Agile Coach Failure Modes

I have just finished reading the book “Coaching Agile Teams” by Lyssa Adkins. This book is full of excellent content but I just want to share some of her honest thoughts on coach failures with you.

“I know so much about the many ways agile coaches fail because I have failed by falling into the trap of every one of them presented in this chapter”

“My firsthand experience with agile coach failure modes makes me an expert in them. At one time or another, I have been one (or more) of these personas in action. They accompanying figures offer a tongue-in-cheek view of these. See which describes you:
* The Spy spends just enough time observing the team to pick up topics for the next retrospective and then slinks off into the night
* The Seagull swoops in at stand-ups, poops all over the team with well-intentioned observations or advice, and flies away again.
* The Opinionator expresses opinions often, gets attached to them, and loses the objectivity needed to coach the team to have great discussions.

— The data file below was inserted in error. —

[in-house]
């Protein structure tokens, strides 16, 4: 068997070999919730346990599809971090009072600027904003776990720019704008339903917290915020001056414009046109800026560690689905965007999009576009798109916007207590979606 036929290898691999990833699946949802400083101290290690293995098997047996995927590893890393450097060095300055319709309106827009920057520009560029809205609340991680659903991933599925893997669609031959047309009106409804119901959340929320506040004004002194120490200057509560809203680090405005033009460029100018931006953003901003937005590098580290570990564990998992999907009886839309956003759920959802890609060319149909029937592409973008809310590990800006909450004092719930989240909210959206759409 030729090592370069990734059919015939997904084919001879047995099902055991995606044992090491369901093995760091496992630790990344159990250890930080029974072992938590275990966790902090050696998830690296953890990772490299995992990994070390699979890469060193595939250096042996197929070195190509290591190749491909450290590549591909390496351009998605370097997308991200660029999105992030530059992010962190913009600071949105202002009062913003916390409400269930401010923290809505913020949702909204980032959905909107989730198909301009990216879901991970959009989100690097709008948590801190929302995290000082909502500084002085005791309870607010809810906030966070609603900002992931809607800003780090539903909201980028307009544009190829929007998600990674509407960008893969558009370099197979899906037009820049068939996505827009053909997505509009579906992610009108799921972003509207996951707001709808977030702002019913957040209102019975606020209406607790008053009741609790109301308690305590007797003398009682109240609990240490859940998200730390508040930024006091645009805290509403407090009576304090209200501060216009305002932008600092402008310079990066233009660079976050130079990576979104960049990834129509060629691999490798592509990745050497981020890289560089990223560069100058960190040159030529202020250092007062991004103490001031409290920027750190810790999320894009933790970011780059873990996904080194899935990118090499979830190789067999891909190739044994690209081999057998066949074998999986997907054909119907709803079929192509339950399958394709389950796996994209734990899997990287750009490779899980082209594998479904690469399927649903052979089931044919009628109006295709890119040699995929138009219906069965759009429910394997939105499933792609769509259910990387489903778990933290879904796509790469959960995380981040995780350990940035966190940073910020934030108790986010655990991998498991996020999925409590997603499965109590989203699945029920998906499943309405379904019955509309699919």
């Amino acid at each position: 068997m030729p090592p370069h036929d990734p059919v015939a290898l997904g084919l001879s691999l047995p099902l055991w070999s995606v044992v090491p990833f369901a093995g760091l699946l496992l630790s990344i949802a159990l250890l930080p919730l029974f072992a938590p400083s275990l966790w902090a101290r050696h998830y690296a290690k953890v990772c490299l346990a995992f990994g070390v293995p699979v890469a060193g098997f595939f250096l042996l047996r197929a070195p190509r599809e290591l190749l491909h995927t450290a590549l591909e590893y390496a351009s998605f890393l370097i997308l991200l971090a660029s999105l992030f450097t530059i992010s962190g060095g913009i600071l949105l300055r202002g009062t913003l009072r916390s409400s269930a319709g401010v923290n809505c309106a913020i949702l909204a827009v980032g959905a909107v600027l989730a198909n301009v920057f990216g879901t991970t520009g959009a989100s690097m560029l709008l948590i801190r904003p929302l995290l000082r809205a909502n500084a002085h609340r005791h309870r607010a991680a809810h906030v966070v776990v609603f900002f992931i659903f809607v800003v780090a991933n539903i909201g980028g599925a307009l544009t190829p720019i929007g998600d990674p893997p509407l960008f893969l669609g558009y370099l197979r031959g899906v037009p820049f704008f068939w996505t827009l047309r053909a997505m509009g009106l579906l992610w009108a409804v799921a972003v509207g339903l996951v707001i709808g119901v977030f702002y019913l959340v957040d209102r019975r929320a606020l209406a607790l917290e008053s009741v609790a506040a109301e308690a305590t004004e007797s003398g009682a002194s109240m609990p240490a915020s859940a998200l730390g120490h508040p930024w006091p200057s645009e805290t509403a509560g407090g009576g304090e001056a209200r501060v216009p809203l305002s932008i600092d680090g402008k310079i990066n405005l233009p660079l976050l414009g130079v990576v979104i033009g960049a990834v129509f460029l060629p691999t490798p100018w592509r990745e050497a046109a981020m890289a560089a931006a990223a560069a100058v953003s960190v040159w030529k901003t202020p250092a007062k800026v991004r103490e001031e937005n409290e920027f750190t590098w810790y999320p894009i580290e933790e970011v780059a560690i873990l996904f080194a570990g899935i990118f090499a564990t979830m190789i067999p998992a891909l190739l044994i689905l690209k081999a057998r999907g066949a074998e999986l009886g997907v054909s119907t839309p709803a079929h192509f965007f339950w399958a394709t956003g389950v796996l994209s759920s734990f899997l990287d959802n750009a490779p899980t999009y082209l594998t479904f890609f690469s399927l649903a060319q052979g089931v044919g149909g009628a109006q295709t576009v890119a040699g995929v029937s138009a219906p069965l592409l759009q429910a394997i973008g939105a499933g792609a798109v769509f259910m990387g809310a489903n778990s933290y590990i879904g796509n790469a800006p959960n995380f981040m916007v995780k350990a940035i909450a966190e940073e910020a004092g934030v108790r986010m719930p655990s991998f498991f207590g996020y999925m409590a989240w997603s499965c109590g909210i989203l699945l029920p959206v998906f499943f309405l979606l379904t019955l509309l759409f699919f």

* The Admin undermines team ownership by becoming an unnecessary middle man for meeting logistics, access requests, and other administrivia.
* The Hub acts as the center of the universe for communication between team members and for task-level coordination.
* The Butterfly flits around from team to team, landing just long enough to impart a pearl of wisdom or pose a philosophical question.
* The Expert gets so involved in the details of the team’s work that the forest gets lost in the trees.
* The Nag helpfully “reminds” the team to start stand-up, update the storyboard, complete the tasks they committed to, and so on.”

“Where do failure modes come from? Failure modes arise when a coach’s ego or continuous partial attention (or both) are in play”.

“A way to avoid or, at least, recover from the failure modes is simple and difficult: Replace fear with trust.”

Reference: “Coaching Agile Teams”, Lyssa Adkins, 315 pages, IBSN 978-0-321-63770-3


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